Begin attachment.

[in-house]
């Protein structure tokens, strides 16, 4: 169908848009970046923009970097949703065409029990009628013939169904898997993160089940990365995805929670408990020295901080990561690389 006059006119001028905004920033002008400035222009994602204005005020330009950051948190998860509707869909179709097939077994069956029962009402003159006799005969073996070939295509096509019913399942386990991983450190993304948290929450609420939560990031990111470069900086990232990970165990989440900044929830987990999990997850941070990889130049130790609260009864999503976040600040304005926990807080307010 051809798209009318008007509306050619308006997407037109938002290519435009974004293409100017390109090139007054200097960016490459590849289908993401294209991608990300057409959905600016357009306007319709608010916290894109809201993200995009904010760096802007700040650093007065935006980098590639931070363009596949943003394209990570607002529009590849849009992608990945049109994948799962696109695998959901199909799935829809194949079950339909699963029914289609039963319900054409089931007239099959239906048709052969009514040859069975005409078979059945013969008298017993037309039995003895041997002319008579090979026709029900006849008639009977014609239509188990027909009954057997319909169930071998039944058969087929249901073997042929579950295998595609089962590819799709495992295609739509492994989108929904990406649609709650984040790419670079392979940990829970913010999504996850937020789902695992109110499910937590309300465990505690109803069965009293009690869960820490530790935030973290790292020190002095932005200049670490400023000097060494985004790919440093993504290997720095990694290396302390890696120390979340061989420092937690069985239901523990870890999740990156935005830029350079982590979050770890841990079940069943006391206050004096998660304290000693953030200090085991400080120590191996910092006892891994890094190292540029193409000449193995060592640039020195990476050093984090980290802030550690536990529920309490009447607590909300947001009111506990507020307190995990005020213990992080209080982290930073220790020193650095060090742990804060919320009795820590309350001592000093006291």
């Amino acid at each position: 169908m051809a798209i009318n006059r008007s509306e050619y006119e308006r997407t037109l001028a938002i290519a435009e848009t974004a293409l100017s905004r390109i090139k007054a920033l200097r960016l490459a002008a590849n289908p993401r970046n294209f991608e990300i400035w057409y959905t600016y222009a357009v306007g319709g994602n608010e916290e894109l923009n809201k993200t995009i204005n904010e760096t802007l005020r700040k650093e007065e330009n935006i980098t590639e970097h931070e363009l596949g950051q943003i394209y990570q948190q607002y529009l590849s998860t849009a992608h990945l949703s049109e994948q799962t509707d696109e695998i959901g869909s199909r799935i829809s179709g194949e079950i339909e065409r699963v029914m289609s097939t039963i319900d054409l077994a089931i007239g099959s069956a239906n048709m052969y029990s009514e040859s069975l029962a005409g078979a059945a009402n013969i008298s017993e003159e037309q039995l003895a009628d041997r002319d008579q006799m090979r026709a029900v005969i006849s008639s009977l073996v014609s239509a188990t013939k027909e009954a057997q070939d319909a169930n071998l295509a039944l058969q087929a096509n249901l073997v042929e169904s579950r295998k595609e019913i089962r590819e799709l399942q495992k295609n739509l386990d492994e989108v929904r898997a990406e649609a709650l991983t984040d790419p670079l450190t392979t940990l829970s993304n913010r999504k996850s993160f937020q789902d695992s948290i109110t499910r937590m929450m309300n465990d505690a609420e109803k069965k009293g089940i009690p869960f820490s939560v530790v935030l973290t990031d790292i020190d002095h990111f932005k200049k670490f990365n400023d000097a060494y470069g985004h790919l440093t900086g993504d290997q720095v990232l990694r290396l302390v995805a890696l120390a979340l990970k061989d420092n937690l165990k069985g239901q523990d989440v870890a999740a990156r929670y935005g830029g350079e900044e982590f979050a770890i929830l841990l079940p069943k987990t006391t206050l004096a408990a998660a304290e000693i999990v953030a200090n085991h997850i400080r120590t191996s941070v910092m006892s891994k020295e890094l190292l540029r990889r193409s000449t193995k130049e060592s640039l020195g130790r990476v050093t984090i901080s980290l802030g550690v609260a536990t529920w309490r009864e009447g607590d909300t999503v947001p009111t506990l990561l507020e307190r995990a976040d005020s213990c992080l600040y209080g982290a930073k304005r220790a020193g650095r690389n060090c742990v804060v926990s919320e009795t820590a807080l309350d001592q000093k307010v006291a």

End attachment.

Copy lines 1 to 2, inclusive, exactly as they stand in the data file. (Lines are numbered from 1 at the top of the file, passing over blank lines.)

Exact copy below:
[in-house]
């Protein structure tokens, strides 16, 4: 169908848009970046923009970097949703065409029990009628013939169904898997993160089940990365995805929670408990020295901080990561690389 006059006119001028905004920033002008400035222009994602204005005020330009950051948190998860509707869909179709097939077994069956029962009402003159006799005969073996070939295509096509019913399942386990991983450190993304948290929450609420939560990031990111470069900086990232990970165990989440900044929830987990999990997850941070990889130049130790609260009864999503976040600040304005926990807080307010 051809798209009318008007509306050619308006997407037109938002290519435009974004293409100017390109090139007054200097960016490459590849289908993401294209991608990300057409959905600016357009306007319709608010916290894109809201993200995009904010760096802007700040650093007065935006980098590639931070363009596949943003394209990570607002529009590849849009992608990945049109994948799962696109695998959901199909799935829809194949079950339909699963029914289609039963319900054409089931007239099959239906048709052969009514040859069975005409078979059945013969008298017993037309039995003895041997002319008579090979026709029900006849008639009977014609239509188990027909009954057997319909169930071998039944058969087929249901073997042929579950295998595609089962590819799709495992295609739509492994989108929904990406649609709650984040790419670079392979940990829970913010999504996850937020789902695992109110499910937590309300465990505690109803069965009293009690869960820490530790935030973290790292020190002095932005200049670490400023000097060494985004790919440093993504290997720095990694290396302390890696120390979340061989420092937690069985239901523990870890999740990156935005830029350079982590979050770890841990079940069943006391206050004096998660304290000693953030200090085991400080120590191996910092006892891994890094190292540029193409000449193995060592640039020195990476050093984090980290802030550690536990529920309490009447607590909300947001009111506990507020307190995990005020213990992080209080982290930073220790020193650095060090742990804060919320009795820590309350001592000093006291």